The IRS filing shows that WE also paid consultancy 202 Strategies US$297,570 during the last fiscal year. The Washington-based firm is headed by Stephan Miller, an Israeli-American pollster and political consultant. “The hallmark of our work is the development of political, media and communications strategies, based on deep insights into your voters, consumers or target audiences gathered through polling and focus groups,” the company says on its website.
Officials at 202 did not respond to questions about their work with WE. On its IRS filing, the charity said all the payments were for “consulting services.”
WE also paid David Baum and Associates US$178,283 in consulting fees in the last fiscal year. Mr. Baum, an organizational psychologist, has been a long-time consultant to WE and highlights the charity on his website. “I partner with exceptional organizations and people and make them better. Jane Goodall, Condé Nast, WE, the Philadelphia Flyers, and Life is Good have all counted on me,” his website says. The site also includes an endorsement from Craig Kielburger: “An invaluable mentor over many years. We couldn’t have done it without him.”
IRS filings show that WE paid Mr. Baum’s firm $644,029 from 2016 to 2019. He has been an adviser to the Kielburgers for more than 15 years. “I stand behind them as people, and WE as an organization, because I have spent thousands of hours with Marc, Craig and their remarkable people,” Mr. Baum writes on his website.
With a report from Jon Horler, special to The Globe and Mail
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Green Party in turmoil, leader resists calls to step down
Canada‘s Green Party was increasingly mired in an internal dispute over its position on Israel on Tuesday, and a news report said the bloc would hold a vote next month on whether to oust its leader, Annamie Paul, who was elected just eight months ago.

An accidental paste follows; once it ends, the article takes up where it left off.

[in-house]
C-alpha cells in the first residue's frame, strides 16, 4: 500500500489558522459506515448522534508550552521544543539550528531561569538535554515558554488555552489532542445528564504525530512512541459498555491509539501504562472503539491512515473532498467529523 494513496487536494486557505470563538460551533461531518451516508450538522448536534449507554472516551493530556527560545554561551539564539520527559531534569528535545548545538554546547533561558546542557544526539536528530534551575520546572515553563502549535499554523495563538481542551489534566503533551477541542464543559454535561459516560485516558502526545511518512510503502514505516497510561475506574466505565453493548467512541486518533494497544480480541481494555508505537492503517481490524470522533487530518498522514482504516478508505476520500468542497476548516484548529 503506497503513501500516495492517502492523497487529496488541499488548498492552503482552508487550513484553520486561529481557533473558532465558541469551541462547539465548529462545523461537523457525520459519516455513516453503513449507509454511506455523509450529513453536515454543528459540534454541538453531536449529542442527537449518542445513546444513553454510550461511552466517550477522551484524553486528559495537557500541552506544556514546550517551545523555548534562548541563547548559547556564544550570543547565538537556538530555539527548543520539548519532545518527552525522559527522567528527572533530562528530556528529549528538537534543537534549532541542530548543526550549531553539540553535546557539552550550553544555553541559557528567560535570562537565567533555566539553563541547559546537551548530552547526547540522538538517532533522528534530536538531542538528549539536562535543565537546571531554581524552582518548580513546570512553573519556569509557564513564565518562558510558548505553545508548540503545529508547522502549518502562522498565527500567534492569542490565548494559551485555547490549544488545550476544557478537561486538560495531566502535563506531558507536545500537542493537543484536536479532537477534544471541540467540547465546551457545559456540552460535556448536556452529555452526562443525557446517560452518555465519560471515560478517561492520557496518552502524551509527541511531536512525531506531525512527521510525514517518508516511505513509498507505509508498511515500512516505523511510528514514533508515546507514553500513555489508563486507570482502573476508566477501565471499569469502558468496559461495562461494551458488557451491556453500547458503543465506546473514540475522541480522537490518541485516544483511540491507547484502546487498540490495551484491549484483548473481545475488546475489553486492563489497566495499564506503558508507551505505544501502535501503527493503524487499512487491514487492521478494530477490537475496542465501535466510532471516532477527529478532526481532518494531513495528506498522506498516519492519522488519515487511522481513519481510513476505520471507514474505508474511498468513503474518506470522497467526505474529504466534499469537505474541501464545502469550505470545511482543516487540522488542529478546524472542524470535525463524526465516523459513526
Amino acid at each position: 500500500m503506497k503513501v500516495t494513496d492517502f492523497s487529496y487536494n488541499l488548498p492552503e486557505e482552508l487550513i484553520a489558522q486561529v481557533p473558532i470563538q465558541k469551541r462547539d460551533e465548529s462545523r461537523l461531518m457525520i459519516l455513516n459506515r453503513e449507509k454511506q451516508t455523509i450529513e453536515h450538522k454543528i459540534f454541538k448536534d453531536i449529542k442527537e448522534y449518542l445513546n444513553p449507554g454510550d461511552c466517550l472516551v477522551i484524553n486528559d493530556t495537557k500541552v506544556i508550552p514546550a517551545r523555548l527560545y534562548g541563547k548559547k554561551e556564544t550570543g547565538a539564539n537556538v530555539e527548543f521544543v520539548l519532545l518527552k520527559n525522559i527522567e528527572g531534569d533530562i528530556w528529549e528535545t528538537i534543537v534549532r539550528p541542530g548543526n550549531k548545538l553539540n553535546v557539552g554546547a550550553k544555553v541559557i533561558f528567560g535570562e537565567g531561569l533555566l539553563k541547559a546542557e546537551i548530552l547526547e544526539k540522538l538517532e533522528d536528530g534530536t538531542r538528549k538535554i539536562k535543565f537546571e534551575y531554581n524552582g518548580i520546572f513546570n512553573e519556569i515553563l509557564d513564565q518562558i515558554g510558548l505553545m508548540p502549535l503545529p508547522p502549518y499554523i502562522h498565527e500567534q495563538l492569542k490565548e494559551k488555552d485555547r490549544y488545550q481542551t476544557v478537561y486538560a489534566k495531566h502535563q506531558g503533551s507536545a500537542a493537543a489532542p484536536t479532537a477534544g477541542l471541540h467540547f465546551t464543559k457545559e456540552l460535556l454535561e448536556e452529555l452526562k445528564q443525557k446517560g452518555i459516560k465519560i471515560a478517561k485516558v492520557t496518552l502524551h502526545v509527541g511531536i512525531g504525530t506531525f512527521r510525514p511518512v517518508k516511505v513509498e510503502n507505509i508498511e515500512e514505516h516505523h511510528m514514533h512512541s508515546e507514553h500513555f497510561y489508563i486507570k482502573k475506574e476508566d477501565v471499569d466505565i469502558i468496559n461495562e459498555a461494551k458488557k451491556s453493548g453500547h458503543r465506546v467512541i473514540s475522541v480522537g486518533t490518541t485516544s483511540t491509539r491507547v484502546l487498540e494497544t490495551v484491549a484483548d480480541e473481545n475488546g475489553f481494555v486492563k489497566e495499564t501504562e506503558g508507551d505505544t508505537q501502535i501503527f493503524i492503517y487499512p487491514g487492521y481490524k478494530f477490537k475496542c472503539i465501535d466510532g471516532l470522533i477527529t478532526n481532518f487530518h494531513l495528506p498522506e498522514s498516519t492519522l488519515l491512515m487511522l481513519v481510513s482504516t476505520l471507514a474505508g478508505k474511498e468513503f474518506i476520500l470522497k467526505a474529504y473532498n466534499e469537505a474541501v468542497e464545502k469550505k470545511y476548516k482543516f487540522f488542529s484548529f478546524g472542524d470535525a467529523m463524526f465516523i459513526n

The Canadian Broadcasting Corp (CBC) reported that the Greens had triggered a process that could remove Paul, the first black person to head a mainstream Canadian party, beginning with a vote next month.
A Green Party spokesperson declined to comment on the report, but said the party’s “federal council” would meet later on Tuesday. Earlier in the day, Paul, 48, rejected calls from the Quebec wing of the party for her to resign after a member of parliament left the Greens due to the Israel controversy.
“I believe that I have been given a strong mandate. I believe that I have been given the instructions to work on behalf of Canadians for a green recovery,” Paul said at a news conference in Ottawa.
Paul herself is not a member of parliament. The Greens – who champion the environment and the fight against climate change – had only three legislators in the 338-seat House of Commons and one, Jenica Atwin, abandoned the party last week to join the governing Liberals.